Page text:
“I went back,” he writes, “so I could do everything in my power to ensure my teammates and my Afghan counterparts never had to go through that pain.”
Hendrickson spent eight more years risking his life over and over in an effort to spare others what he had suffered. And he kept learning more of the intricacies of how to neutralize those weapons. “I learned from the best,” Hendrickson wrote on Twitter. “Taliban, [the Islamic State] and al Qaeda are masters at using explosives to target, injure and kill Americans. I spent eight deployments finding and destroying ieds. My school house was Afghanistan.”
Hendrickson has received four Bronze Stars, the Silver Star, a Purple Heart, an Army Commendation Medal With Valor and the Frederick Award. In January 2020, as a Green Beret, ranked E-7, he retired from the Army.
But two years later, that same desire to spare others the pain he had endured prompted Hendrickson to unsheathe his ordnance expertise to de-mine Ukraine.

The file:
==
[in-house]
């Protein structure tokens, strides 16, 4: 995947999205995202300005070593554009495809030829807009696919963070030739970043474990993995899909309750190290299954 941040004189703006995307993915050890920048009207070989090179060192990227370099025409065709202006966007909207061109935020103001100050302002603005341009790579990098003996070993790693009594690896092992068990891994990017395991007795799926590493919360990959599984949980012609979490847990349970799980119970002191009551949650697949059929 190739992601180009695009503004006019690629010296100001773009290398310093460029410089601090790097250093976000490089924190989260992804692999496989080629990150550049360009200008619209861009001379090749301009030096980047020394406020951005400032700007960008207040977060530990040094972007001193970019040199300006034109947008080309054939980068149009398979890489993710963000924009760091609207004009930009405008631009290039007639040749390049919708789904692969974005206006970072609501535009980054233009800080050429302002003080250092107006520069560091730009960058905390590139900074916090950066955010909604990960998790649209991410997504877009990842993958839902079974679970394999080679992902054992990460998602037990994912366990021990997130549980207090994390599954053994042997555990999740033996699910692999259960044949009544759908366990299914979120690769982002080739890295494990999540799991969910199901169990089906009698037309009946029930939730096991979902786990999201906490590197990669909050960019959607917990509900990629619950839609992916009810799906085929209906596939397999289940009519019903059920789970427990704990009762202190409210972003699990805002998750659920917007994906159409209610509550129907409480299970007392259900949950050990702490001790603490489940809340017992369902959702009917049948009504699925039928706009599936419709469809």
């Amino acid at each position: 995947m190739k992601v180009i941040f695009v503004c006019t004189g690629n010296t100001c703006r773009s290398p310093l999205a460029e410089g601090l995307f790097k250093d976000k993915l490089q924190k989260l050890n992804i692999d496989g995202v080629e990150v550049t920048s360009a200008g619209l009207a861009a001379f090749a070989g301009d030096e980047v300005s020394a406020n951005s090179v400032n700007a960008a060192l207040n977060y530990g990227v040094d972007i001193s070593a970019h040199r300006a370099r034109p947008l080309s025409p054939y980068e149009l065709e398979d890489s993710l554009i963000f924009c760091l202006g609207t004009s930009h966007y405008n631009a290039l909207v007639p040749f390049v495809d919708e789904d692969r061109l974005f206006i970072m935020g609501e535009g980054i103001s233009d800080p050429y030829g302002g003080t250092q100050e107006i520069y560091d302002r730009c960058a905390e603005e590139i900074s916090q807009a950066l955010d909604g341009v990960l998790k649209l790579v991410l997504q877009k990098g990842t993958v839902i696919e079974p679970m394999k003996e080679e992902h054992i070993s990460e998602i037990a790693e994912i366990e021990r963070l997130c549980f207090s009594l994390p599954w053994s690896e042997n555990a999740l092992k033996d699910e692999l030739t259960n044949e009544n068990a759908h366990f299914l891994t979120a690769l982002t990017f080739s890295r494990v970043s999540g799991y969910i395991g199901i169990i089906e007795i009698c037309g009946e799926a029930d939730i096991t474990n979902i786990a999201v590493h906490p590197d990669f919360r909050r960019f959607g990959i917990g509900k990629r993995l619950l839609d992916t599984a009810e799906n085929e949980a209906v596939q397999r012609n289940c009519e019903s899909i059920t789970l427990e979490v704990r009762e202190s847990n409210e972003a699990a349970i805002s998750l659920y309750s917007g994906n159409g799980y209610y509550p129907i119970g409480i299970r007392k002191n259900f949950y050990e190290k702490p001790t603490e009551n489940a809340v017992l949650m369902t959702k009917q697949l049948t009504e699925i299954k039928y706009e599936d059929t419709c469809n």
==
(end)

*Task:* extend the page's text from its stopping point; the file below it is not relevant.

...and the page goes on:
“As Ukrainians return to what’s left of their homes and villages, they face these dangers,” Hendrickson writes on his website. “People have survived the fighting only to now face landmines and boobytraps, injuring and killing civilians daily.”
In many cases, even though residents know their land is riddled with mines, circumstances compel them to walk out into the danger. “Ukrainians have been driven by desperation to enter known minefields to fish, gather food, or collect firewood, only to be injured or killed by mines,” he writes. “Farmers working their fields hit landmines in their tractors as they cultivate the ground ….”